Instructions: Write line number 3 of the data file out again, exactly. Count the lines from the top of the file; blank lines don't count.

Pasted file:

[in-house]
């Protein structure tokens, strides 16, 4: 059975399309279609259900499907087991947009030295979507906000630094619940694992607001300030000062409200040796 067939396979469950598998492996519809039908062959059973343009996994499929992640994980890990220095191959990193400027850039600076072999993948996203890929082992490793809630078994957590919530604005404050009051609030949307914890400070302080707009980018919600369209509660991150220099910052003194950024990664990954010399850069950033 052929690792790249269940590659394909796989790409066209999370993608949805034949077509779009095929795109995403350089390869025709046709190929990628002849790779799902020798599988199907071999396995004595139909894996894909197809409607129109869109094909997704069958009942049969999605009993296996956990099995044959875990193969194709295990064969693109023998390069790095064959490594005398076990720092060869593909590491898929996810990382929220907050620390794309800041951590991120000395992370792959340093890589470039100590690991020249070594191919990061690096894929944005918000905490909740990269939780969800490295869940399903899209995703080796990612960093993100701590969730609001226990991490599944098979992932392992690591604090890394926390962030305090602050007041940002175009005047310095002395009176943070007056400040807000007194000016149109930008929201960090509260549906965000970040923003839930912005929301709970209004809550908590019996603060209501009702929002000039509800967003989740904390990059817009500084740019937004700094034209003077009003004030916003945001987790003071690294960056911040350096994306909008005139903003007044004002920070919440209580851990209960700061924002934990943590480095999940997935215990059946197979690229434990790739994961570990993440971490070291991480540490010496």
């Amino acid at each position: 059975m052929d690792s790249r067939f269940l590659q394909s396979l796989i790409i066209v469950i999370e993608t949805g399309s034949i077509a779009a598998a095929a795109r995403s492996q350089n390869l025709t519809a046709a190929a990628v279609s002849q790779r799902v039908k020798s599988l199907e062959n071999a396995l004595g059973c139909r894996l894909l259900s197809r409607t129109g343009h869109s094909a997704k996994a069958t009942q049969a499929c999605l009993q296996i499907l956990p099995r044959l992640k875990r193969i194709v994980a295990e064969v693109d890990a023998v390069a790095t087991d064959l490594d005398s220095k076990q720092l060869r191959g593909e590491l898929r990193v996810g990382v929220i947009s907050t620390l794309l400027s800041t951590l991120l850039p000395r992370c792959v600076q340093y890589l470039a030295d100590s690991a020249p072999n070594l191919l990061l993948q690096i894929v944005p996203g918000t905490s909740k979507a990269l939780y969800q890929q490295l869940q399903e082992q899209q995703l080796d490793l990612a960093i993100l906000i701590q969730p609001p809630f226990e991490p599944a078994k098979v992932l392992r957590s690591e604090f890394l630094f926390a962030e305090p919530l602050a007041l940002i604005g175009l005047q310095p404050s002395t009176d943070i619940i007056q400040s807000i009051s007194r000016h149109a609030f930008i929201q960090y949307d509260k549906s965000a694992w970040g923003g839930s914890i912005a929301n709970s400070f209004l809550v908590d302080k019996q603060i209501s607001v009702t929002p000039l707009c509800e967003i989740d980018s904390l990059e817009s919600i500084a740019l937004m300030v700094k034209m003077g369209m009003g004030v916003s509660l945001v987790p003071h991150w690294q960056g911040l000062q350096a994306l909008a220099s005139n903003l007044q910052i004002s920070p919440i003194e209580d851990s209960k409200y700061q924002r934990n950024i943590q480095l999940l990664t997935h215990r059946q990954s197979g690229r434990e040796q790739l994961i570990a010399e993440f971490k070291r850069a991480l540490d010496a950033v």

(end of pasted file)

């Amino acid at each position: 059975m052929d690792s790249r067939f269940l590659q394909s396979l796989i790409i066209v469950i999370e993608t949805g399309s034949i077509a779009a598998a095929a795109r995403s492996q350089n390869l025709t519809a046709a190929a990628v279609s002849q790779r799902v039908k020798s599988l199907e062959n071999a396995l004595g059973c139909r894996l894909l259900s197809r409607t129109g343009h869109s094909a997704k996994a069958t009942q049969a499929c999605l009993q296996i499907l956990p099995r044959l992640k875990r193969i194709v994980a295990e064969v693109d890990a023998v390069a790095t087991d064959l490594d005398s220095k076990q720092l060869r191959g593909e590491l898929r990193v996810g990382v929220i947009s907050t620390l794309l400027s800041t951590l991120l850039p000395r992370c792959v600076q340093y890589l470039a030295d100590s690991a020249p072999n070594l191919l990061l993948q690096i894929v944005p996203g918000t905490s909740k979507a990269l939780y969800q890929q490295l869940q399903e082992q899209q995703l080796d490793l990612a960093i993100l906000i701590q969730p609001p809630f226990e991490p599944a078994k098979v992932l392992r957590s690591e604090f890394l630094f926390a962030e305090p919530l602050a007041l940002i604005g175009l005047q310095p404050s002395t009176d943070i619940i007056q400040s807000i009051s007194r000016h149109a609030f930008i929201q960090y949307d509260k549906s965000a694992w970040g923003g839930s914890i912005a929301n709970s400070f209004l809550v908590d302080k019996q603060i209501s607001v009702t929002p000039l707009c509800e967003i989740d980018s904390l990059e817009s919600i500084a740019l937004m300030v700094k034209m003077g369209m009003g004030v916003s509660l945001v987790p003071h991150w690294q960056g911040l000062q350096a994306l909008a220099s005139n903003l007044q910052i004002s920070p919440i003194e209580d851990s209960k409200y700061q924002r934990n950024i943590q480095l999940l990664t997935h215990r059946q990954s197979g690229r434990e040796q790739l994961i570990a010399e993440f971490k070291r850069a991480l540490d010496a950033v």